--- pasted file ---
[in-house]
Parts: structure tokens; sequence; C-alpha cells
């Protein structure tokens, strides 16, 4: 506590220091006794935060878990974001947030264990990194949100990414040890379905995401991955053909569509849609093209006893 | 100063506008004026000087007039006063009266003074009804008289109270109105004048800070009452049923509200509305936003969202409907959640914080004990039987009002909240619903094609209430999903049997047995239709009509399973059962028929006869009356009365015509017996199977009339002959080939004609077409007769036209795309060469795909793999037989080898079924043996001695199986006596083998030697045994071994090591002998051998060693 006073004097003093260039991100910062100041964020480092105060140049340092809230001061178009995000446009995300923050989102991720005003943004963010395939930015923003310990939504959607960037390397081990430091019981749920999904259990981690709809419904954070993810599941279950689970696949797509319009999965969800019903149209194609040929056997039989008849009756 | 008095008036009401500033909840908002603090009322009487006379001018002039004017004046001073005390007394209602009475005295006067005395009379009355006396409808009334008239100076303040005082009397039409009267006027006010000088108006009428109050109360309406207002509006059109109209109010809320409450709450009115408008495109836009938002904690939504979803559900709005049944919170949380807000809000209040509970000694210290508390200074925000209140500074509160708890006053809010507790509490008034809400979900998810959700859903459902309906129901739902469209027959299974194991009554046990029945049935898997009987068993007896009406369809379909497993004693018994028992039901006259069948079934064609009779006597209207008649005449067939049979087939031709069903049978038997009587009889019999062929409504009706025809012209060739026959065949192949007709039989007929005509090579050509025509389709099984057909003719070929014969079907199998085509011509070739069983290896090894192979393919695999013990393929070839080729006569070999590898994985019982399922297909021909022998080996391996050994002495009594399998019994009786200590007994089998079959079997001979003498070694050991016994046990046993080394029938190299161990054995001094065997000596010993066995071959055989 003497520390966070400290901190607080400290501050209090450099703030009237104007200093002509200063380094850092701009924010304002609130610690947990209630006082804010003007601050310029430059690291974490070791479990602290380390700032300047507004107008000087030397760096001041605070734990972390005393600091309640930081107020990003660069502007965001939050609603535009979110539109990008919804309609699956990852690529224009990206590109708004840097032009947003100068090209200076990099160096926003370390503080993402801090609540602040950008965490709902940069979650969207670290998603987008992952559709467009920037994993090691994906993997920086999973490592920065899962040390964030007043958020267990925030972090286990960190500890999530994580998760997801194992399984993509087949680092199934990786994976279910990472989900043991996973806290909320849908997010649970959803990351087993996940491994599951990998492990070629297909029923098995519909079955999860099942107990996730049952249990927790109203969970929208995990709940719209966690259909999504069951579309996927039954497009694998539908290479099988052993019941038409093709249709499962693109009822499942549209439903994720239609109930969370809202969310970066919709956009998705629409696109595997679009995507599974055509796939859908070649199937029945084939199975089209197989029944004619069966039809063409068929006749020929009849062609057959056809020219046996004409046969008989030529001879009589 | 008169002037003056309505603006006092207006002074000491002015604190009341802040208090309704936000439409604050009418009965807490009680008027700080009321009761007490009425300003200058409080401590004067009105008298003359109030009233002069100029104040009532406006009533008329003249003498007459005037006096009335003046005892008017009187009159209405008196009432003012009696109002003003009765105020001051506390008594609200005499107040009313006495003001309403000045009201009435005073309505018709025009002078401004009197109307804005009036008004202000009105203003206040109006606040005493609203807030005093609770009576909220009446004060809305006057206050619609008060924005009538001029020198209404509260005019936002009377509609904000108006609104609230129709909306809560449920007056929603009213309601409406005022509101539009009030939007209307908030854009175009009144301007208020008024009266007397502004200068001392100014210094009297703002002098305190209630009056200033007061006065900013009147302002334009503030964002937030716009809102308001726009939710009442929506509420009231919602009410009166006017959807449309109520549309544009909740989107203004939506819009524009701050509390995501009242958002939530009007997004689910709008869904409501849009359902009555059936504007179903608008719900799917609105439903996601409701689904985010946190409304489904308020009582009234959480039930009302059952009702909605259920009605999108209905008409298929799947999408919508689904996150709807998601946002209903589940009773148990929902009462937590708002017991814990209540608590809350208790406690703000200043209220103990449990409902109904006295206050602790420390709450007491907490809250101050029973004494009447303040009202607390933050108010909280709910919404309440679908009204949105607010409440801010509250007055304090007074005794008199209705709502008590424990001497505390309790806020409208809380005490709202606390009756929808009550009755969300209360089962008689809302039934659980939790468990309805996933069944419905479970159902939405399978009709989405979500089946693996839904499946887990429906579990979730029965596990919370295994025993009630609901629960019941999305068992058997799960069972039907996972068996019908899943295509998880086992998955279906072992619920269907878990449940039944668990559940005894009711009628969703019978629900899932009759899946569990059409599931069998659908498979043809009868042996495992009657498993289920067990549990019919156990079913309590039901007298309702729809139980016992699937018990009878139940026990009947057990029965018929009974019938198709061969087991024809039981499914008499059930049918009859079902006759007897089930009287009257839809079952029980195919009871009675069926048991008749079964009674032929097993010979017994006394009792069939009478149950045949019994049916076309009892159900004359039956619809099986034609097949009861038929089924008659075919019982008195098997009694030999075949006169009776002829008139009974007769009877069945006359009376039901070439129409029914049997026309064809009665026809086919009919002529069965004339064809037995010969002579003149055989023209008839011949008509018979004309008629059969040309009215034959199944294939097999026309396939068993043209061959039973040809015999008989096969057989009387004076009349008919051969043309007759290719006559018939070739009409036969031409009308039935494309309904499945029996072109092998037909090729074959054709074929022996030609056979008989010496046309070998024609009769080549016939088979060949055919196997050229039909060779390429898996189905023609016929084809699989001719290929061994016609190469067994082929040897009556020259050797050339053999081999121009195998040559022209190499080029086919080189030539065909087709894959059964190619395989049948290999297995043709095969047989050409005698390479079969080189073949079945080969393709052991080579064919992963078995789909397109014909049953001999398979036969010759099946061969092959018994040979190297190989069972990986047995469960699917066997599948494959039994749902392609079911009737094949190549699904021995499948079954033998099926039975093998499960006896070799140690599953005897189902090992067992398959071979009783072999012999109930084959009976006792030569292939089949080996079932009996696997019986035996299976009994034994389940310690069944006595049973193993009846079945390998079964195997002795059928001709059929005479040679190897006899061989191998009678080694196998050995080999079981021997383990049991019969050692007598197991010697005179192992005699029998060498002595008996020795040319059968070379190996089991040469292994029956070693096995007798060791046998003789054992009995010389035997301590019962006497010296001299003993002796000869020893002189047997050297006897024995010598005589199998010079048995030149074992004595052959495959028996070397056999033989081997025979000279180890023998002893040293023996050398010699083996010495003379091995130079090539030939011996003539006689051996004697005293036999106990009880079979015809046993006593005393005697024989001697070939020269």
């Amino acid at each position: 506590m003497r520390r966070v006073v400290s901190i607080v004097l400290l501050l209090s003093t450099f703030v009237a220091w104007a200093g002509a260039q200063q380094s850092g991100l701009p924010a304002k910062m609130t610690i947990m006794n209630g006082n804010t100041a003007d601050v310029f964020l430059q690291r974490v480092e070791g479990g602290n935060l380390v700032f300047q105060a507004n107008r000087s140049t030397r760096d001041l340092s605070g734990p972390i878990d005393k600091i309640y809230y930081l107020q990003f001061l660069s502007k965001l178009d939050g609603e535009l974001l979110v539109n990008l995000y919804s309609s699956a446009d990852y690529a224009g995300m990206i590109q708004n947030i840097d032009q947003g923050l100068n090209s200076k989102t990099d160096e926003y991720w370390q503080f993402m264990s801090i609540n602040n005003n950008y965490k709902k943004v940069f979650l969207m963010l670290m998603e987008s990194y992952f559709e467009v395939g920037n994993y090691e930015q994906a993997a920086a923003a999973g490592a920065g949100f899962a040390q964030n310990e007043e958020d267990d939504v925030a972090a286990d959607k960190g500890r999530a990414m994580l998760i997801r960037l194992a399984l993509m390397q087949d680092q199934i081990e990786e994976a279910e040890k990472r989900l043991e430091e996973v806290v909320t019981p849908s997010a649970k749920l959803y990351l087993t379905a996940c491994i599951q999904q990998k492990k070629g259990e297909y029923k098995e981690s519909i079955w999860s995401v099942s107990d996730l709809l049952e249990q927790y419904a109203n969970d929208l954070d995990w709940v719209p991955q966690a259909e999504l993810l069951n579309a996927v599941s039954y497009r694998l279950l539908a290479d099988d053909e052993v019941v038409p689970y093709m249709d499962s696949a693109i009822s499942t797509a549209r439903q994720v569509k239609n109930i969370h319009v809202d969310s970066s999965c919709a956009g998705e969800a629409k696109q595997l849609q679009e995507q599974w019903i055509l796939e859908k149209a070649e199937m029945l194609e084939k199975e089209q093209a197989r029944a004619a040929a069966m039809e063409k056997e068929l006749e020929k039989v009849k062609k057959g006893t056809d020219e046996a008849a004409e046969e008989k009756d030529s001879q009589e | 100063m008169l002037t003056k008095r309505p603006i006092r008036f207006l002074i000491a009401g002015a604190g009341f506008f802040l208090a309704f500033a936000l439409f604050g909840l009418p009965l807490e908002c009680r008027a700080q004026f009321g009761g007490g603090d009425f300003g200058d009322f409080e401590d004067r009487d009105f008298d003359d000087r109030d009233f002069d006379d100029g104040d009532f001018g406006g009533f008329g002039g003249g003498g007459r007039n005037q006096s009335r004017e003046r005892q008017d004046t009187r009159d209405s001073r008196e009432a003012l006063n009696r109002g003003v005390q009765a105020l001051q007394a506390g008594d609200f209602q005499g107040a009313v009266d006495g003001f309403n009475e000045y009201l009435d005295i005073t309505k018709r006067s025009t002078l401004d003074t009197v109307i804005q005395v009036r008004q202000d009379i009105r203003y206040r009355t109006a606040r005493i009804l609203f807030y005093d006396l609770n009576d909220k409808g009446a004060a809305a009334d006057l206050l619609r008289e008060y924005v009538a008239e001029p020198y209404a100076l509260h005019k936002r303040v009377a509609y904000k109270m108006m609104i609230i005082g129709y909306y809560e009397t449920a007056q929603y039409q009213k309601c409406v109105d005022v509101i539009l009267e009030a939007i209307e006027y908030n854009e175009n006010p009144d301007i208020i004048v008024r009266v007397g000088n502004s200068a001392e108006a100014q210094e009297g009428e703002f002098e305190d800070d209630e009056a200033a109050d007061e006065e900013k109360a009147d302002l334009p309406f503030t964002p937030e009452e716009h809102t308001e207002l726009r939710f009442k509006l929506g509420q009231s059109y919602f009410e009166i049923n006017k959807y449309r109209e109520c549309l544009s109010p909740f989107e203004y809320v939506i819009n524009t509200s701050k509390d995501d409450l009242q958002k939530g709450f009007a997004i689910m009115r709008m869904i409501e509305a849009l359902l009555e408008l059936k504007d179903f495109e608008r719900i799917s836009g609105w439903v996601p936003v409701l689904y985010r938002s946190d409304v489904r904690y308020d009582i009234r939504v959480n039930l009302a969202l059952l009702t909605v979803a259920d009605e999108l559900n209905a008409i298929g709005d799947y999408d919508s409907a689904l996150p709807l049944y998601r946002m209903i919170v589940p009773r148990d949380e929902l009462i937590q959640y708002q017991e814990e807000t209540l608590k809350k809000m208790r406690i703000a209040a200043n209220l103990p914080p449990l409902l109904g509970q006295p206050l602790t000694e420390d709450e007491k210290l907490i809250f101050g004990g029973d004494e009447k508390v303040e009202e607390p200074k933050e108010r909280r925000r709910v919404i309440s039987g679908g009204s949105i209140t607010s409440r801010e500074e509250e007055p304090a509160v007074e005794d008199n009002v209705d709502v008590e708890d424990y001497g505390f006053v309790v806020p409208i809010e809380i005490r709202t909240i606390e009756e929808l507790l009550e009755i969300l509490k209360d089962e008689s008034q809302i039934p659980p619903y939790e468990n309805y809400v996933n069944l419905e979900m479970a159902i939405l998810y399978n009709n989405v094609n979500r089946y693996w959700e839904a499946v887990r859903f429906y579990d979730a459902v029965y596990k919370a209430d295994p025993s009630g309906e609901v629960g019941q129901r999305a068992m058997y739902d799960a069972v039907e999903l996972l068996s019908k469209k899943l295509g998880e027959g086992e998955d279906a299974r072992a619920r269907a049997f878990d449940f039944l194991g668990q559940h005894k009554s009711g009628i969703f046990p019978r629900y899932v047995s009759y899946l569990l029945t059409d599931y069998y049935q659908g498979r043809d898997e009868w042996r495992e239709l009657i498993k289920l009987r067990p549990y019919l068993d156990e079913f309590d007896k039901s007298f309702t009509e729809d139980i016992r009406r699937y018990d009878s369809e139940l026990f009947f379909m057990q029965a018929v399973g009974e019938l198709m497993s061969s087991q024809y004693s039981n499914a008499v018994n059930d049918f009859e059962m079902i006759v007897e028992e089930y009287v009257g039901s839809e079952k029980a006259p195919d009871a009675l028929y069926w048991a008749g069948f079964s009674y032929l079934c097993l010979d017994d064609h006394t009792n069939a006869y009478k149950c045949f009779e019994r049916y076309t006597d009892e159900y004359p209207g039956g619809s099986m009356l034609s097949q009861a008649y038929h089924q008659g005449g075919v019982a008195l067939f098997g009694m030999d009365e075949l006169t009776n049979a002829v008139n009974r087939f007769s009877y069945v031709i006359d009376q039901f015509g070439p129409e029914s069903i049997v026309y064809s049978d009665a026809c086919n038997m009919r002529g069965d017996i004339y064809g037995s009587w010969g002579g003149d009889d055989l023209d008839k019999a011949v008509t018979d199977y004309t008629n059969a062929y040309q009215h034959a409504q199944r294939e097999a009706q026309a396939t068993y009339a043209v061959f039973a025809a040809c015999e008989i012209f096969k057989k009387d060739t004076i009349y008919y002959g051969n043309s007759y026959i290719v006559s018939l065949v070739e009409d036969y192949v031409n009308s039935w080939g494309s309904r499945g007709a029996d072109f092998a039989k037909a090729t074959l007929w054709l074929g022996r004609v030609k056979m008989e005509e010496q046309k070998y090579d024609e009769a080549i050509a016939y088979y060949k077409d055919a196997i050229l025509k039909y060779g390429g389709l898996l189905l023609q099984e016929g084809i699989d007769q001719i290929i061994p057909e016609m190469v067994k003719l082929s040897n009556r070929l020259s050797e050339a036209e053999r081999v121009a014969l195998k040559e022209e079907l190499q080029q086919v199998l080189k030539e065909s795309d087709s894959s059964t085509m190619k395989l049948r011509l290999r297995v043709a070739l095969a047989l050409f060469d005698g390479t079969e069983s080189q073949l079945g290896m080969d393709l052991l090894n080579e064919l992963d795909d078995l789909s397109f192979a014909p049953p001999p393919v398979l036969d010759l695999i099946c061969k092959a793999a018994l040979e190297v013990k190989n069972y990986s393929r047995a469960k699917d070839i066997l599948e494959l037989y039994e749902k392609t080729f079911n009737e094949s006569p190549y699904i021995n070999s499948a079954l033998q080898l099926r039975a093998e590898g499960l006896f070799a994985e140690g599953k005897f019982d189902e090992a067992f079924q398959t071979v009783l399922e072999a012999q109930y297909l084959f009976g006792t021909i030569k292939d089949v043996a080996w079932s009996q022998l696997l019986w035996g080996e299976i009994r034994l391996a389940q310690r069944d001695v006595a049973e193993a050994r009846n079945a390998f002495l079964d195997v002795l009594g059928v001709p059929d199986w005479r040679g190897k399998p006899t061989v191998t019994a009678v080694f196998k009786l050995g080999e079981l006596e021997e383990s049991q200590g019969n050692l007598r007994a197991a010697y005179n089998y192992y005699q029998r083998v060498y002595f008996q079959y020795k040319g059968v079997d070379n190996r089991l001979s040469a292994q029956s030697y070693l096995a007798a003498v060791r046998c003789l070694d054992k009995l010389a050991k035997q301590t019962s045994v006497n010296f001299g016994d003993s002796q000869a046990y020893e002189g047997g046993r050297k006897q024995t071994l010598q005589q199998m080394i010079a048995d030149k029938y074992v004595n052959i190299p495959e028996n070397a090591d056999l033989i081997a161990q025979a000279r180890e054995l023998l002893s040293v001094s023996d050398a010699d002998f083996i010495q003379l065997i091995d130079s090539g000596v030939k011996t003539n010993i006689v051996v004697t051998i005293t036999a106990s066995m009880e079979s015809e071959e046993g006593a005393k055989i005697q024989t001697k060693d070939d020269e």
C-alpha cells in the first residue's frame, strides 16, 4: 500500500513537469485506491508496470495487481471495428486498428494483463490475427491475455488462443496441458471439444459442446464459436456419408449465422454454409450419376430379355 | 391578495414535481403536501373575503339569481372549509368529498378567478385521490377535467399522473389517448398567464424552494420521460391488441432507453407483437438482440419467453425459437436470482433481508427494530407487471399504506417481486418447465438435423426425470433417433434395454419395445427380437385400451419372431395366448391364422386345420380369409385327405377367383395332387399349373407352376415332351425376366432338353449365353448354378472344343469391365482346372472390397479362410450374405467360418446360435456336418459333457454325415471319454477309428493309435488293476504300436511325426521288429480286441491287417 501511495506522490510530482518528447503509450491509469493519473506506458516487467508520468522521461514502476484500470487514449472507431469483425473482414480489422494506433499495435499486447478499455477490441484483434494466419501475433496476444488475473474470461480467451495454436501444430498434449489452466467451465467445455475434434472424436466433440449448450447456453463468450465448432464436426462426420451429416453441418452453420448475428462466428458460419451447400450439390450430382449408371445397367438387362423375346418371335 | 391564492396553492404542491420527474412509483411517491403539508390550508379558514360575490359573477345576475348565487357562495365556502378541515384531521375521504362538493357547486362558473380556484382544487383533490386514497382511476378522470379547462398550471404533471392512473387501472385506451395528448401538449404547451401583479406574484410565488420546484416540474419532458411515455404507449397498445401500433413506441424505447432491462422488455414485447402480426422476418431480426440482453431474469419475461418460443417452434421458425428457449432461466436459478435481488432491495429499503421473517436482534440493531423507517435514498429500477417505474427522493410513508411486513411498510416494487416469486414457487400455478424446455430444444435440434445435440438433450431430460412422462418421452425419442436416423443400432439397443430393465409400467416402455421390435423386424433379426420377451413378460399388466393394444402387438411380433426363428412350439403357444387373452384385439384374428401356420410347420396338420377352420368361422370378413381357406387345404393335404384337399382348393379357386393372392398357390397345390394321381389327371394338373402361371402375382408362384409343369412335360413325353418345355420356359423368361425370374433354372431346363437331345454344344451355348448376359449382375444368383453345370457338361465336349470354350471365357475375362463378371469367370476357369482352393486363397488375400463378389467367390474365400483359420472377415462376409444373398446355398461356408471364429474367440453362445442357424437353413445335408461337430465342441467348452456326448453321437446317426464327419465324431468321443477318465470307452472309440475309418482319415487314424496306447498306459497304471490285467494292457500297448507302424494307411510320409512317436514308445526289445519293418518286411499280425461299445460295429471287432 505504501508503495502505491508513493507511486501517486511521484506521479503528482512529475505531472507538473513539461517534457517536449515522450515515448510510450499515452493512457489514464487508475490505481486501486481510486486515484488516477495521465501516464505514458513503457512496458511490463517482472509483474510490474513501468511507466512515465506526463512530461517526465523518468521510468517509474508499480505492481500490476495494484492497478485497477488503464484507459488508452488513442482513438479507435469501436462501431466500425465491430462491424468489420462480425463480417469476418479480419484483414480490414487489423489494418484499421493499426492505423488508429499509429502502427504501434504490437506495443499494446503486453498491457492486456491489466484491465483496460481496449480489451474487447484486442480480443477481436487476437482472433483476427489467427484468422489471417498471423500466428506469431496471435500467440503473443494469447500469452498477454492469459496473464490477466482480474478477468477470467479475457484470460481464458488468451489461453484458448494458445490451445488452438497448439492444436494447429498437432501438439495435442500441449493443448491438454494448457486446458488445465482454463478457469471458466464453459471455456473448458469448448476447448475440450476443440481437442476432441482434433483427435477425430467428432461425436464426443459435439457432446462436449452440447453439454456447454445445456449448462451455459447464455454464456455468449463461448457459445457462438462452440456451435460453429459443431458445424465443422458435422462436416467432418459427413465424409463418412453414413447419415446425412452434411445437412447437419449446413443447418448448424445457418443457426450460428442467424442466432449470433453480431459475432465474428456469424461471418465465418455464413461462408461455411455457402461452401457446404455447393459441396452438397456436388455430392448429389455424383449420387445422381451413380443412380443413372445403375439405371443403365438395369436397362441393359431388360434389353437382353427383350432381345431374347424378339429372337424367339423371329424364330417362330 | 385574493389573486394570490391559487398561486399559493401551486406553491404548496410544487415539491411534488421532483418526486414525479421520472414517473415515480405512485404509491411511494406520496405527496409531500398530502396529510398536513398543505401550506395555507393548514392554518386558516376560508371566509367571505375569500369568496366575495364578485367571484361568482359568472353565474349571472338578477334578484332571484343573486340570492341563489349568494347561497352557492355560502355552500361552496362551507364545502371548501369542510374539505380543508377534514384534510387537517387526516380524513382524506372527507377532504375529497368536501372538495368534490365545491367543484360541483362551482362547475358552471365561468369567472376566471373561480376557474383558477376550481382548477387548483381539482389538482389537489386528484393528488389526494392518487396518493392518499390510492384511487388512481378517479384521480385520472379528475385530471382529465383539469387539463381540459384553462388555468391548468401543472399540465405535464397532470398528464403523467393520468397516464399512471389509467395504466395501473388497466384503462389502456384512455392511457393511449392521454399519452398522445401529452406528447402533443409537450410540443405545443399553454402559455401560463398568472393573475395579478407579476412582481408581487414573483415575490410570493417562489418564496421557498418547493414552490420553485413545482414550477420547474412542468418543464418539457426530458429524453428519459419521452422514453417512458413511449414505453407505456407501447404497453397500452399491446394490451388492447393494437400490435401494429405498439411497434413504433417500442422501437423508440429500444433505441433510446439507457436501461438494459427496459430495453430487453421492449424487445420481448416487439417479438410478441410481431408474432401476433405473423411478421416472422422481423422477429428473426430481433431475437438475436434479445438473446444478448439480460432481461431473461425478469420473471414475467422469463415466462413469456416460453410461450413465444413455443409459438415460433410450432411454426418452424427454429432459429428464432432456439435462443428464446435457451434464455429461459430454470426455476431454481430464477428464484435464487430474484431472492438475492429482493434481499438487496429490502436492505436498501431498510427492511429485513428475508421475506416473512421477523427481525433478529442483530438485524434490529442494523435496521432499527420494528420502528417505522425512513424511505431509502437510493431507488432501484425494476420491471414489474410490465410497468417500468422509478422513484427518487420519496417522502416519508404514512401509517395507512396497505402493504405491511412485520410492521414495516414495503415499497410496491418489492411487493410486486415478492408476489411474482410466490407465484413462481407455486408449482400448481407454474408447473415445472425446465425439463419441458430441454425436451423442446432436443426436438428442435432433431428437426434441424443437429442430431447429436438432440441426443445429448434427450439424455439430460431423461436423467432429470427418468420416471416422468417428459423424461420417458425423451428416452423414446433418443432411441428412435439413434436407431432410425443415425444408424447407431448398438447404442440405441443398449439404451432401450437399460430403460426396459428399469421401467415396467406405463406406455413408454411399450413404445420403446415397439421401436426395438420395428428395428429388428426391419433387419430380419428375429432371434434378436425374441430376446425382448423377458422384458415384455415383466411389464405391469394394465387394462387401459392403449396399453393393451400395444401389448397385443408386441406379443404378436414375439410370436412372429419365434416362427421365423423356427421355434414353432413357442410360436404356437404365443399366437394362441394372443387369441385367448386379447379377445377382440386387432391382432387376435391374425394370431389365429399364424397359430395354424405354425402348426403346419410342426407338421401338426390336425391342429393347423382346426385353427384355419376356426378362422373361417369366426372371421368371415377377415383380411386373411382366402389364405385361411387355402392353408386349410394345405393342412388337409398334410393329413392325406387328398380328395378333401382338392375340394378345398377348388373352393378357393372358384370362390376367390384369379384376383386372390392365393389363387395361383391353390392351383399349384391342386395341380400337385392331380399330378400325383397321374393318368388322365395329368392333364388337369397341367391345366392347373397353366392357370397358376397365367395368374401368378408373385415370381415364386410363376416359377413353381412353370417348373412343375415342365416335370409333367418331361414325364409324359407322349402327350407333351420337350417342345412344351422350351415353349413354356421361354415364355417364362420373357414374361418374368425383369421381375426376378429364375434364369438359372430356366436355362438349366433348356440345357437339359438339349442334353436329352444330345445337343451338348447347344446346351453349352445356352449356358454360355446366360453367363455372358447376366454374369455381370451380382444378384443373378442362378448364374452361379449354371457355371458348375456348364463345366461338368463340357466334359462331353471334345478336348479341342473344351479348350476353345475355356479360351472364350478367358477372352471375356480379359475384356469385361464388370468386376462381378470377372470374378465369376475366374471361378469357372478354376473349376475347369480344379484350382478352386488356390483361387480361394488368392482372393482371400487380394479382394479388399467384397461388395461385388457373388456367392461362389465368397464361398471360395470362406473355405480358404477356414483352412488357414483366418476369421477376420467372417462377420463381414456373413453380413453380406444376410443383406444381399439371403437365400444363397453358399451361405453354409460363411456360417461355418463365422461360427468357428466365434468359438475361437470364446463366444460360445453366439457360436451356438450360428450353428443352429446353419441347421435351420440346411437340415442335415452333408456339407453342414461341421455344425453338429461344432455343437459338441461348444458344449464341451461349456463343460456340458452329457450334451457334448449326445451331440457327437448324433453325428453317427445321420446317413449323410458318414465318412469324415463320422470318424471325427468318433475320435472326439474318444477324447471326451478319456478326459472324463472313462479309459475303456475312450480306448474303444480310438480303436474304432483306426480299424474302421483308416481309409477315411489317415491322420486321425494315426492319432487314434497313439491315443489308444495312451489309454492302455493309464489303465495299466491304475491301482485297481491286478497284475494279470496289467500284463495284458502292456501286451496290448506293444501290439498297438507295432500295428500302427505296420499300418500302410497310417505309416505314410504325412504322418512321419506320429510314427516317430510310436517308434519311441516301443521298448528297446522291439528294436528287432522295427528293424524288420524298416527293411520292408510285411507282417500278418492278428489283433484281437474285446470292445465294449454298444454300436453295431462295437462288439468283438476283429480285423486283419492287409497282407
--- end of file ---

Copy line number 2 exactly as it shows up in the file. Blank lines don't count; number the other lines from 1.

Parts: structure tokens; sequence; C-alpha cells